I hope someone else is handling their money for them so they don’t ever have to get regular jobs, and I don’t mean when they’re 40, I mean when they’re like 24, 25.

*

As a person who represents many teen clients, I understand better than they do how important it is to not be judged based on the decisions you made as a teenager when you don’t really have a concept of the future or that you will not be as an adult the way you are as a kid. Not that they listen to me. No matter how many times I tell them that the BuT WeEd Is A pLaNt NoT a DrUg argument doesn’t mean shit when the law is that you’re supposed to have none of it in your possession and none of it in your bloodstream unless you have a medical card and there’s a parent or legal guardian who has a medical card to purchase and administer it to you, and only non-smokeable forms, they still think it’s brilliant…as if they came up with that stupid shit all by themselves. Whatever you think about marijuana philosophically, and whatever the state’s attorney and the judge think about marijuana philosophically doesn’t make a difference.

But they don’t listen to me, and why should they? I’m only the lawyer, and I’m saying things they don’t want to hear. Then, they ask me if I partake myself, as if that is some sort of justification. I obviously don’t answer the question, because it’s irrelevant. I’m 40, it’s legal for me to use it in Illinois, and I’m a fully functional adult with no legal or psychological problems who can obtain it at a dispensary. Is that hypocritical? No more hypocritical than drinking alcohol but still thinking my 16-year-old clients shouldn’t be getting drunk because that is also illegal. Would they care? Definitely not.

And it’s not true that all marijuana-related crimes will automatically be expunged. If it’s still illegal to do it now and if it’s not a one-off conviction and/or there’s no reason to think you’re not going to do it again, then it won’t be expunged. I’ve had more than a few kids tell me that even if they get in trouble for marijuana that it will just be expunged automatically.

But you can see how much I never want to be a criminal defense attorney, dealing with clients who think arguments that don’t even address the elements of the crime are somehow clever and become more clever the louder you deliver them, and that a judge is just going to magically violate the rules of the judiciary and let them off despite essentially admitting to the crime?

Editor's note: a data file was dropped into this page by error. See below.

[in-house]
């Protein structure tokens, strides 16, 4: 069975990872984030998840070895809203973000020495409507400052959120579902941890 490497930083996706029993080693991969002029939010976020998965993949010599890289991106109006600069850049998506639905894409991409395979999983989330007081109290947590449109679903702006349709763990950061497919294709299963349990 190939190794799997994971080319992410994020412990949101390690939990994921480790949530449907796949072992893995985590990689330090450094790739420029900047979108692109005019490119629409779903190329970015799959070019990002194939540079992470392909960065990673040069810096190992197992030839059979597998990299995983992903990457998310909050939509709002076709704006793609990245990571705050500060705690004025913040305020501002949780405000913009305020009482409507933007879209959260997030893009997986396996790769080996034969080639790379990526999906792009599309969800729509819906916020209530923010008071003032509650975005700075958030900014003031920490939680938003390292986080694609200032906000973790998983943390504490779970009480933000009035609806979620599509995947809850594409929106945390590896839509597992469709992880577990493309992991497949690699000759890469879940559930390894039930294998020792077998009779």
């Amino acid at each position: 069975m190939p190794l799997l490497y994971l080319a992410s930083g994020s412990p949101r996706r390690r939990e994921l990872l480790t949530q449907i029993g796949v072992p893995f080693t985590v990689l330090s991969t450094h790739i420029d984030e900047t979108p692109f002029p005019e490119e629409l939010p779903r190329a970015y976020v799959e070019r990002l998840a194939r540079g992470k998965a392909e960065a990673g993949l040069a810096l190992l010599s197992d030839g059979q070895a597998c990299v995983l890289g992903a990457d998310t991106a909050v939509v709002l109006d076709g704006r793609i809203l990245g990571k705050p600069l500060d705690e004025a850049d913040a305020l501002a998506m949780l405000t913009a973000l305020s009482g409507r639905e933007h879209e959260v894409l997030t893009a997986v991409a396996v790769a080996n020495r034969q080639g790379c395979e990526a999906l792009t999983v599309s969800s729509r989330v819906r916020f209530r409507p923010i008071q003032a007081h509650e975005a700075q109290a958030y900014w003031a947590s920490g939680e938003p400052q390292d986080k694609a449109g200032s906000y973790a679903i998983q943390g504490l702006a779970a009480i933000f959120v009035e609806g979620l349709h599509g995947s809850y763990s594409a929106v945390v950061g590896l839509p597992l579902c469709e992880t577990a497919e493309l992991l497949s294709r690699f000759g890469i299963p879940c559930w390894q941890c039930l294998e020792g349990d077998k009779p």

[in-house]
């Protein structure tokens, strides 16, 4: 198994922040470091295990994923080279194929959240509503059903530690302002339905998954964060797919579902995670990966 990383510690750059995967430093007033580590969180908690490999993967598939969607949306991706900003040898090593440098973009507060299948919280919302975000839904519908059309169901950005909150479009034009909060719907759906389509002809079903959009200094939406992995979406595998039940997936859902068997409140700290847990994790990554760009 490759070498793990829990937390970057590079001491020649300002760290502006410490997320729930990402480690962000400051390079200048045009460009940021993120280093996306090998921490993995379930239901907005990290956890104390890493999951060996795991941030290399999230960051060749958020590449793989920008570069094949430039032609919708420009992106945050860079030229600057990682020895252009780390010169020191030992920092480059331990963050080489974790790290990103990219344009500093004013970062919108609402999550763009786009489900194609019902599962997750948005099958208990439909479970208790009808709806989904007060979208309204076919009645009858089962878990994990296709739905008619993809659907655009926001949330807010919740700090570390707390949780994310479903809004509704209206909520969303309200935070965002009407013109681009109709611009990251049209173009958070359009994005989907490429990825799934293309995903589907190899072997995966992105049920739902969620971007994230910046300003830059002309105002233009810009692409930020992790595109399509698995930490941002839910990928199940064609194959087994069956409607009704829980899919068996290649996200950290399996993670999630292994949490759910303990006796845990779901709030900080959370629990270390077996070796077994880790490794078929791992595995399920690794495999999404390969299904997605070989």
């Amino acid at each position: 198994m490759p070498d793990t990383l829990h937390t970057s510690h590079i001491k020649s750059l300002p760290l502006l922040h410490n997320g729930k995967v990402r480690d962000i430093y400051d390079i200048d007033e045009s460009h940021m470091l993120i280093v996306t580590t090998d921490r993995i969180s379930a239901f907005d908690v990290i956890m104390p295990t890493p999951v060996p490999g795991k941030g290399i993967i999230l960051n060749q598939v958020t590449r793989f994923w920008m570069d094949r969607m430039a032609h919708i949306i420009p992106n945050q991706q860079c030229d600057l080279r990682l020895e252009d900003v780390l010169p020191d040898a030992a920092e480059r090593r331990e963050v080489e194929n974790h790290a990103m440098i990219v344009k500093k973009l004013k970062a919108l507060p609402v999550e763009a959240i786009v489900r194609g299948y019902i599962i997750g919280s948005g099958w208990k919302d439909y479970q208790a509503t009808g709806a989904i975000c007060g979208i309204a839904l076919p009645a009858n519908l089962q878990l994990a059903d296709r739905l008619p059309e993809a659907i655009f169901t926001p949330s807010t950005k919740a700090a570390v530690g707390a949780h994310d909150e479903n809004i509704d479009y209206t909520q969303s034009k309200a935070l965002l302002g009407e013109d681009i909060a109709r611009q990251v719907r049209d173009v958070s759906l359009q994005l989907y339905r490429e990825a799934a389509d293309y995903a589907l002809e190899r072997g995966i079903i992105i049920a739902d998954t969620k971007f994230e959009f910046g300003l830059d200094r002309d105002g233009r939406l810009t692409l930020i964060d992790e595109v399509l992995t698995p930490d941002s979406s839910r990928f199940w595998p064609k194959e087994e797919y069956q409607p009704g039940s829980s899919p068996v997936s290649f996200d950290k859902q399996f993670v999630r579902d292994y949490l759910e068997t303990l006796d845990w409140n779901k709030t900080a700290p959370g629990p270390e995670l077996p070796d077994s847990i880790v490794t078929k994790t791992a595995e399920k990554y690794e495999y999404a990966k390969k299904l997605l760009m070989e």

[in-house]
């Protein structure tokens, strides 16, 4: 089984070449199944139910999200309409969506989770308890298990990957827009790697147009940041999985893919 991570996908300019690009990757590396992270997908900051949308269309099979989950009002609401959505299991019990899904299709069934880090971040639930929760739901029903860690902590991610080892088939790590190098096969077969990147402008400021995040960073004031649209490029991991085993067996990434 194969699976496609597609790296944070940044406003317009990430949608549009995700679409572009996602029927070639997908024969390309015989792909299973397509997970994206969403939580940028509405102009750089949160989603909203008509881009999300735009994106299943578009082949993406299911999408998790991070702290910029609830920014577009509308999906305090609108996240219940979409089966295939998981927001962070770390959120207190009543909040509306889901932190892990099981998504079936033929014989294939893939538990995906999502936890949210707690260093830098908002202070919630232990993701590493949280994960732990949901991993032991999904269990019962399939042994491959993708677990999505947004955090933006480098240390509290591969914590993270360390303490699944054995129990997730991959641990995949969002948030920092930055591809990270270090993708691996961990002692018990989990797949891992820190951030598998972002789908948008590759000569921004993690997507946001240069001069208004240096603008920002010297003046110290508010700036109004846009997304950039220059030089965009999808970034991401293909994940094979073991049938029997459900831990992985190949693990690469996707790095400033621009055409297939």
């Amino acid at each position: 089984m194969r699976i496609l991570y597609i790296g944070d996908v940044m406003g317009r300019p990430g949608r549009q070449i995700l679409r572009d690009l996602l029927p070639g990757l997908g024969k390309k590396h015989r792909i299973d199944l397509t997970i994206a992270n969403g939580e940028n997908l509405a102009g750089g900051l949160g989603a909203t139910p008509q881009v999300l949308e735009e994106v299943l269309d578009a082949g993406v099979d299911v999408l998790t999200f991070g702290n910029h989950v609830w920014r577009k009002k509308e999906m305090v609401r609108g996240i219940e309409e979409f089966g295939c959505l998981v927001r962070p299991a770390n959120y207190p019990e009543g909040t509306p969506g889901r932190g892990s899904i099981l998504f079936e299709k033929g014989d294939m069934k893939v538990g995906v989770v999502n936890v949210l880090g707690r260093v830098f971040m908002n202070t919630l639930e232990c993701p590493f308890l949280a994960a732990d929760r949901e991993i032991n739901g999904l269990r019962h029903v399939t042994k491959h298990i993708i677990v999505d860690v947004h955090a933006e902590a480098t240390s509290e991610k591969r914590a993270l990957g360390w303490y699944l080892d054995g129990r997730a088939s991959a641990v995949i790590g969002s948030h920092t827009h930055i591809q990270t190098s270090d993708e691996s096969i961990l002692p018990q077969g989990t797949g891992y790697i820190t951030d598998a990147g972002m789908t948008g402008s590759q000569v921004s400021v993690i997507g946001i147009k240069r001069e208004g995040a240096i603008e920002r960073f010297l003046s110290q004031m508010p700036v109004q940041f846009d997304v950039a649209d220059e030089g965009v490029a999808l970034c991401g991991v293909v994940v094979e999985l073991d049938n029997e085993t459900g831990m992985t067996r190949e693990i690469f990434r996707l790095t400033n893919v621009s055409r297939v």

Thinking something shouldn’t be a crime isn’t an actual defense to a crime. Philosophically it is, but in practice, it is not. This is why you don’t see people bringing up appeals based solely on philosophy. The law has to be a violation of a right. This is why we need to teach civics in high school. You may not use calculus ever, but you will have to make a logical argument at some point in your life, if only to save it one day.

But I still have a feeling I will get at least one comment or one email by someone wandering onto my blog and trying to argue otherwise, peppering their sentences with legal jargon used incorrectly, because god love the Internet.

So that’s how my week’s been going. How about you?

*

I’ve had a career I started as a youngster disappear entirely.

I had a career in publishing that crumble and fade away, but it wasn’t because I burped and farted my way through the jobs but rather because people don’t buy print magazines anymore, and independent publishers rarely if ever mass produce and distribute print magazines. No one saw what I did, so moving on was relatively easy. No part of my identity was wrapped up in periodical circulation. But we do live in a culture where you’re not relevant if you’re not being seen, which troubles me, because I write, and writing isn’t necessarily a look-at-me-go vocation.